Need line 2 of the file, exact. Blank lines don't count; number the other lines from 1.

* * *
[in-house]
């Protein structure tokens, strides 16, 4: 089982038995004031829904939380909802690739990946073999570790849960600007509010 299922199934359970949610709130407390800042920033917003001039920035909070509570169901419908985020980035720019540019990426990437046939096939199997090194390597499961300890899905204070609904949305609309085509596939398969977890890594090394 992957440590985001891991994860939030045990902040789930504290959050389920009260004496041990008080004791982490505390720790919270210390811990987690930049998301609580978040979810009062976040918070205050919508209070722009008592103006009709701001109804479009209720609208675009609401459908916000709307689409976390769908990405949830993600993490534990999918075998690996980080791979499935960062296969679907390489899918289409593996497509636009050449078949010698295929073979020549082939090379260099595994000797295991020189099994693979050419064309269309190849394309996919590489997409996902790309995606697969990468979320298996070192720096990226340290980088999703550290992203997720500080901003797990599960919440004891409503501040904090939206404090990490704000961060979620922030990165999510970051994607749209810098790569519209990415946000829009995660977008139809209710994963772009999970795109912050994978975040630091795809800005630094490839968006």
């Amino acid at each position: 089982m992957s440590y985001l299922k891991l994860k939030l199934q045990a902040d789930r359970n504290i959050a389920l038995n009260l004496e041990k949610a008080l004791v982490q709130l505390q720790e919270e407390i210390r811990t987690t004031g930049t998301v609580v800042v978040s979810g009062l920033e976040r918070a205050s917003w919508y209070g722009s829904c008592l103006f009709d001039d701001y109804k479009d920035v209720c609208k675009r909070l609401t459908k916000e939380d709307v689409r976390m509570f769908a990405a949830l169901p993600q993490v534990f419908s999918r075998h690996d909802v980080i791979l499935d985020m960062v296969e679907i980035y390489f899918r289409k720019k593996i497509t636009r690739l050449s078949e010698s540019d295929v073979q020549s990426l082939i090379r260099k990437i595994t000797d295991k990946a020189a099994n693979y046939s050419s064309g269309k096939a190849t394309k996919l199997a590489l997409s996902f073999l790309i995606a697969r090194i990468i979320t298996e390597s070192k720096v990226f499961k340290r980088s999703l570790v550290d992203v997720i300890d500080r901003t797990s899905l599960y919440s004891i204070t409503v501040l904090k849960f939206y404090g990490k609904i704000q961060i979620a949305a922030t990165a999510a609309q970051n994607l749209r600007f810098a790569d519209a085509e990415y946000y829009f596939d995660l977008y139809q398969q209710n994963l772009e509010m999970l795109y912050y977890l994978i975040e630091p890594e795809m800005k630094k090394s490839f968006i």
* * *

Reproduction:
């Protein structure tokens, strides 16, 4: 089982038995004031829904939380909802690739990946073999570790849960600007509010 299922199934359970949610709130407390800042920033917003001039920035909070509570169901419908985020980035720019540019990426990437046939096939199997090194390597499961300890899905204070609904949305609309085509596939398969977890890594090394 992957440590985001891991994860939030045990902040789930504290959050389920009260004496041990008080004791982490505390720790919270210390811990987690930049998301609580978040979810009062976040918070205050919508209070722009008592103006009709701001109804479009209720609208675009609401459908916000709307689409976390769908990405949830993600993490534990999918075998690996980080791979499935960062296969679907390489899918289409593996497509636009050449078949010698295929073979020549082939090379260099595994000797295991020189099994693979050419064309269309190849394309996919590489997409996902790309995606697969990468979320298996070192720096990226340290980088999703550290992203997720500080901003797990599960919440004891409503501040904090939206404090990490704000961060979620922030990165999510970051994607749209810098790569519209990415946000829009995660977008139809209710994963772009999970795109912050994978975040630091795809800005630094490839968006």